When Texas Gov. Rick Perry (R) launched his presidential campaign in August 2011, his critics and rivals didn't have to go too far to start digging up damaging information: he'd written an unhinged book nine months prior.
Perry's Fed Up!: Our Fight to Save America from Washington presented the argument that most policymaking in the 20th century was unconstitutional. The governor said he's disgusted with Social Security, believes global "cooling" is real, and my personal favorite, thinks the Great Depression ended during World War II, "when FDR was finally persuaded to unleash private enterprise," which is largely the exact opposite of what happened.
The larger point, however, isn't just about Perry. Rather, the point is for politicians to use Perry's experience as a guide and learn from his example. It's not complicated: if you might be seeking national office in the near future, don't write a book. If you're going to write a book, make it a generic and inoffensive book that has nothing to do with policy and won't embarrass you soon after.
Alex Pareene had a good piece yesterday on Jeb Bush learning this lesson the hard way, publishing a new book on immigration policy that's "totally out of step with where the Republican Party had moved on immigration by the time it was published."
Jeb Bush, who had previously been on the corporate, "moderate" side of the issue, in favor of citizenship for currently undocumented immigrants, seems to have decided that he needed to move to the right to remain viable in a Republican presidential primary campaign, and so his book quite explicitly deems a path to citizenship unacceptable. Alas, it then very quickly became OK again for prominent Republicans to support comprehensive immigration reform, in between when Bush's ghostwriter wrote the book and when it was published. Now, Bush is on TV once again sounding open to citizenship, though he is forced to pretend that he is "not smart enough" to figure out an issue that he just ... published an entire book about.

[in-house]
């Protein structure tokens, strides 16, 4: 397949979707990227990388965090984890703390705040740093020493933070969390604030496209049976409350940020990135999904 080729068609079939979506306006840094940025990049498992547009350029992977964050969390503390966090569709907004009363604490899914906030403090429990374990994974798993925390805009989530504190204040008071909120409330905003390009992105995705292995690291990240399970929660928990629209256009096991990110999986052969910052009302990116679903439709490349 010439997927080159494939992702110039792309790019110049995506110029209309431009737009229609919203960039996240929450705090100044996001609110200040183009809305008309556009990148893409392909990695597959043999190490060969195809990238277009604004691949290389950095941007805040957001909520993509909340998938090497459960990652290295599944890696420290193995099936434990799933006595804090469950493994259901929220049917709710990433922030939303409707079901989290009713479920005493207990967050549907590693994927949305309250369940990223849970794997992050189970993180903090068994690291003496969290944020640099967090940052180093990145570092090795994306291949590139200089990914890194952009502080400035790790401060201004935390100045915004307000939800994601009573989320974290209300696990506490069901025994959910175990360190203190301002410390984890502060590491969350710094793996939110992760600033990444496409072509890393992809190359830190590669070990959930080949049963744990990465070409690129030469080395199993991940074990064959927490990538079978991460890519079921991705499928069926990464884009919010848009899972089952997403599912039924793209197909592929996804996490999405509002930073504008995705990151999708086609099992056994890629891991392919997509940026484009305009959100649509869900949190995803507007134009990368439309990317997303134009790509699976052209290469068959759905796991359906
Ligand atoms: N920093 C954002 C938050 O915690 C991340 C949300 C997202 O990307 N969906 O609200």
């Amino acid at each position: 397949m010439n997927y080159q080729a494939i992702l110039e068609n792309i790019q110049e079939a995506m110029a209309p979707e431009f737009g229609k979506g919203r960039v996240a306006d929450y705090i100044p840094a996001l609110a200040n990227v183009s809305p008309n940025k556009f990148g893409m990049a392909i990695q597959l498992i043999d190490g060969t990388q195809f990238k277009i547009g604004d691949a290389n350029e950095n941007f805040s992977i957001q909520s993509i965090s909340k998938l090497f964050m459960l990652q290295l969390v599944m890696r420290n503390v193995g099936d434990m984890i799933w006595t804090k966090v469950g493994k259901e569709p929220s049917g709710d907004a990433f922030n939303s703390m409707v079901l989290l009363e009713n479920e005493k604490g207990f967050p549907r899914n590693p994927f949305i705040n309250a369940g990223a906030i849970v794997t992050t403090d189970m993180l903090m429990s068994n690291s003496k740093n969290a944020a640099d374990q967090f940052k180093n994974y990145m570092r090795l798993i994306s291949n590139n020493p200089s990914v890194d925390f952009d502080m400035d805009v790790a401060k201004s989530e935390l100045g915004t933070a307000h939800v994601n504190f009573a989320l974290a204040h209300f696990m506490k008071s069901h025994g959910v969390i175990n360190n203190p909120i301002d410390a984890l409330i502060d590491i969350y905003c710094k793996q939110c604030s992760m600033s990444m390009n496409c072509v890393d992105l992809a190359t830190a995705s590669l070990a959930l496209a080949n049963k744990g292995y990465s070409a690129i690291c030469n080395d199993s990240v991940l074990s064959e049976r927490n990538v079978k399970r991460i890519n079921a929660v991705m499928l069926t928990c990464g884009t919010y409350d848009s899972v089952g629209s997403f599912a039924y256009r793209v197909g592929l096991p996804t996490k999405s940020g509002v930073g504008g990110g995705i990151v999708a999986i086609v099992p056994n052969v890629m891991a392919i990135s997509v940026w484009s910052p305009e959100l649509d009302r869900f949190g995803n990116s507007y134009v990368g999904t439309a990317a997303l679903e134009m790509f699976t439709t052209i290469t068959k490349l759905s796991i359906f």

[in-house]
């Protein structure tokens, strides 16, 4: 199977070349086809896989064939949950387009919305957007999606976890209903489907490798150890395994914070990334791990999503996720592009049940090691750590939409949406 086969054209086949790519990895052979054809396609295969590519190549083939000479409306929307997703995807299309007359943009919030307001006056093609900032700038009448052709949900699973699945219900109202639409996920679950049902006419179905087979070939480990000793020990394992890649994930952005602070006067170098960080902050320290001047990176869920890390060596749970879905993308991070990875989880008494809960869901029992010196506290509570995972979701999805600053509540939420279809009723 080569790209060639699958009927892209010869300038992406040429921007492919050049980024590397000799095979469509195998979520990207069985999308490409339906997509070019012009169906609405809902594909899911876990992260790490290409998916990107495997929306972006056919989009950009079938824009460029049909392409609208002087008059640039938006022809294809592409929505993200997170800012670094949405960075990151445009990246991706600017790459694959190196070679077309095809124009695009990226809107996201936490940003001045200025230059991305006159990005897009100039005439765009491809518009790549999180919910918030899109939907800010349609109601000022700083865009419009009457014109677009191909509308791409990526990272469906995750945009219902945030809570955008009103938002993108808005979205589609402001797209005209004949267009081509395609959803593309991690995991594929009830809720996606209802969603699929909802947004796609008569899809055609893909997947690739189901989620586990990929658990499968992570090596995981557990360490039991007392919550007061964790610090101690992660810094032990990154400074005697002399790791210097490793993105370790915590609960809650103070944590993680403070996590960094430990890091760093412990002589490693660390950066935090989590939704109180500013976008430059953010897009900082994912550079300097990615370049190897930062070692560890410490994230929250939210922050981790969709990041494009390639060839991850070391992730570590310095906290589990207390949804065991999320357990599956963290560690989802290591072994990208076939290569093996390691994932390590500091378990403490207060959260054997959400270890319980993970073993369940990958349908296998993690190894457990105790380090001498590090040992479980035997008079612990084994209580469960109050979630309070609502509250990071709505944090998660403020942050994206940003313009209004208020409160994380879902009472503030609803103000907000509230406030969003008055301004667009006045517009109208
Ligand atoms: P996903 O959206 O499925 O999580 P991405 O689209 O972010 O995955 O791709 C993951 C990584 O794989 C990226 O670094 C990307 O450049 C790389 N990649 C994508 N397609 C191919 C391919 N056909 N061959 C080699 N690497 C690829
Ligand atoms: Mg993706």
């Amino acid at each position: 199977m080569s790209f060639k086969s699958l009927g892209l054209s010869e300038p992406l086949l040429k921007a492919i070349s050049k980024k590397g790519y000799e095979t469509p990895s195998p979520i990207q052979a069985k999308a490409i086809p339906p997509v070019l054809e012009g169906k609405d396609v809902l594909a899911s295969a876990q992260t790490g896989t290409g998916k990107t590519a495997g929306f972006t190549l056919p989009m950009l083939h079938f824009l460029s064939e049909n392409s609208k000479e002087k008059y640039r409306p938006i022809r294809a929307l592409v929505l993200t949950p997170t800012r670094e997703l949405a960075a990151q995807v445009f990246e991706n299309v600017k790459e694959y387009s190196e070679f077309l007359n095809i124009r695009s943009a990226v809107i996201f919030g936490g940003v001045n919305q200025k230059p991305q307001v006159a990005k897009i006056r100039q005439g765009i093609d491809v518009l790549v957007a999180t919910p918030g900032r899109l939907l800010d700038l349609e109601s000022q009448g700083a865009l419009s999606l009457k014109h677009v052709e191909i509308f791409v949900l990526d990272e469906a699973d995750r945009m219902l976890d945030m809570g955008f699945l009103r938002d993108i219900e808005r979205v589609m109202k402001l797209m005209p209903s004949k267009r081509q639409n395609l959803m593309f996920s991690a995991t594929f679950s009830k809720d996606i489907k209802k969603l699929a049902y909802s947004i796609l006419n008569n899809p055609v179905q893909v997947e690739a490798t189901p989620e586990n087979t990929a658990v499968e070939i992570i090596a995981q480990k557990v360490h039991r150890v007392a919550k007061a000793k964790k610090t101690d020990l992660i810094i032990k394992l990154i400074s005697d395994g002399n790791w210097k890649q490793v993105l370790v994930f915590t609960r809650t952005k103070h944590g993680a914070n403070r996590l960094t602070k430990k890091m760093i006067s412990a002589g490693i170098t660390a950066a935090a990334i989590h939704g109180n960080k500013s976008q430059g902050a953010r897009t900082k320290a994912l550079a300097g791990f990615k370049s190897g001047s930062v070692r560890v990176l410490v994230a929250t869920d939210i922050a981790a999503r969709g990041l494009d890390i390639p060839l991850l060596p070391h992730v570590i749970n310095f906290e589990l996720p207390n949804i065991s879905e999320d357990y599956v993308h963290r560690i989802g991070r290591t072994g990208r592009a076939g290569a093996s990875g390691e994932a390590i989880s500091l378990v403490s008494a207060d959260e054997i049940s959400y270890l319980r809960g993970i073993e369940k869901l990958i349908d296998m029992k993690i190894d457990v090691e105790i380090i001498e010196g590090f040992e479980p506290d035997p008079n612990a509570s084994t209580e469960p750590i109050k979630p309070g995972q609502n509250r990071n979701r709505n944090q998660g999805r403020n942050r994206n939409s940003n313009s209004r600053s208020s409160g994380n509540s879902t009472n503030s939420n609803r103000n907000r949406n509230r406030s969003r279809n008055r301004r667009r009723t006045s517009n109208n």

In other words, the Republican Party's rapid evolution and the timetable of book publishing forced Bush to shift positions on immigration three times in the space of nine months.... All of this could've been avoided if only Bush hadn't decided to write a big public policy book.
Let's also not forget that Mitt Romney thought it'd be a good idea to write a book. He ended up endorsing economic stimulus and included an anecdote about putting his dog on a car roof. [Update: the Seamus story apparently pre-dates Romney's 2010 book. The larger point about politicians and books still stands. In fact, note that Romney had to change a fair amount of his book when it came out in paperback precisely because of the political implications.]
Sure, it's possible to publish harmlessly, but why would likely candidates take the risk? They can't anticipate changing political winds; they can't predict what issues will matter most; they can be mined for embarrassing morsels; and in Jeb's case, they sometimes end up needing to be denounced.